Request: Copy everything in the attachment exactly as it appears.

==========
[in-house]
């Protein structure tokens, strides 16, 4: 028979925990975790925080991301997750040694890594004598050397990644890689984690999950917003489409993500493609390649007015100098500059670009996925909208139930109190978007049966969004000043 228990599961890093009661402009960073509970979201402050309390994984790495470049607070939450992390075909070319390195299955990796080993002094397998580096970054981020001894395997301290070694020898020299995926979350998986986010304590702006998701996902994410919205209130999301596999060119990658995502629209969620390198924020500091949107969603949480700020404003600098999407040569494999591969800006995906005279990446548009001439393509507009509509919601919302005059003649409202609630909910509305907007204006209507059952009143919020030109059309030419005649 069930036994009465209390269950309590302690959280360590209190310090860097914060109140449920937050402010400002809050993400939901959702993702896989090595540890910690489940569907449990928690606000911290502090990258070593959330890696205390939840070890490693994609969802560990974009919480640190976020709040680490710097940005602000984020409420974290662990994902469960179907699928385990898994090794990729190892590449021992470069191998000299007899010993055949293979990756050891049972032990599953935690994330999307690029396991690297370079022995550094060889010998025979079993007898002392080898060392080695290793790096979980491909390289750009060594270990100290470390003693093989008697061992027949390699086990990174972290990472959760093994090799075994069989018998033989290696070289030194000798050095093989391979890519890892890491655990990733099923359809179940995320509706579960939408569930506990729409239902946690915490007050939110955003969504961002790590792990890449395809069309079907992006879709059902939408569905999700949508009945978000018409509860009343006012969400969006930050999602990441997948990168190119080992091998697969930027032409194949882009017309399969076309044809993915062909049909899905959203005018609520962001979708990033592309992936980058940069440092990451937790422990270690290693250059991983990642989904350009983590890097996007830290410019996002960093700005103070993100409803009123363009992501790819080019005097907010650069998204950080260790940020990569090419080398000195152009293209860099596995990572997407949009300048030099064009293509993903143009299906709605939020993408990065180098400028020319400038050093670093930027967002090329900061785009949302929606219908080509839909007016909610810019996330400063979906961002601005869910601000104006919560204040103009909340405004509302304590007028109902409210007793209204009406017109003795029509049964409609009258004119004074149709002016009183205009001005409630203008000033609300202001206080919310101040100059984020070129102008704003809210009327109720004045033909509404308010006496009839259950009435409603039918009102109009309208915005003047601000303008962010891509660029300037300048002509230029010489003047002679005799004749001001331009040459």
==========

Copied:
[in-house]
């Protein structure tokens, strides 16, 4: 028979925990975790925080991301997750040694890594004598050397990644890689984690999950917003489409993500493609390649007015100098500059670009996925909208139930109190978007049966969004000043 228990599961890093009661402009960073509970979201402050309390994984790495470049607070939450992390075909070319390195299955990796080993002094397998580096970054981020001894395997301290070694020898020299995926979350998986986010304590702006998701996902994410919205209130999301596999060119990658995502629209969620390198924020500091949107969603949480700020404003600098999407040569494999591969800006995906005279990446548009001439393509507009509509919601919302005059003649409202609630909910509305907007204006209507059952009143919020030109059309030419005649 069930036994009465209390269950309590302690959280360590209190310090860097914060109140449920937050402010400002809050993400939901959702993702896989090595540890910690489940569907449990928690606000911290502090990258070593959330890696205390939840070890490693994609969802560990974009919480640190976020709040680490710097940005602000984020409420974290662990994902469960179907699928385990898994090794990729190892590449021992470069191998000299007899010993055949293979990756050891049972032990599953935690994330999307690029396991690297370079022995550094060889010998025979079993007898002392080898060392080695290793790096979980491909390289750009060594270990100290470390003693093989008697061992027949390699086990990174972290990472959760093994090799075994069989018998033989290696070289030194000798050095093989391979890519890892890491655990990733099923359809179940995320509706579960939408569930506990729409239902946690915490007050939110955003969504961002790590792990890449395809069309079907992006879709059902939408569905999700949508009945978000018409509860009343006012969400969006930050999602990441997948990168190119080992091998697969930027032409194949882009017309399969076309044809993915062909049909899905959203005018609520962001979708990033592309992936980058940069440092990451937790422990270690290693250059991983990642989904350009983590890097996007830290410019996002960093700005103070993100409803009123363009992501790819080019005097907010650069998204950080260790940020990569090419080398000195152009293209860099596995990572997407949009300048030099064009293509993903143009299906709605939020993408990065180098400028020319400038050093670093930027967002090329900061785009949302929606219908080509839909007016909610810019996330400063979906961002601005869910601000104006919560204040103009909340405004509302304590007028109902409210007793209204009406017109003795029509049964409609009258004119004074149709002016009183205009001005409630203008000033609300202001206080919310101040100059984020070129102008704003809210009327109720004045033909509404308010006496009839259950009435409603039918009102109009309208915005003047601000303008962010891509660029300037300048002509230029010489003047002679005799004749001001331009040459």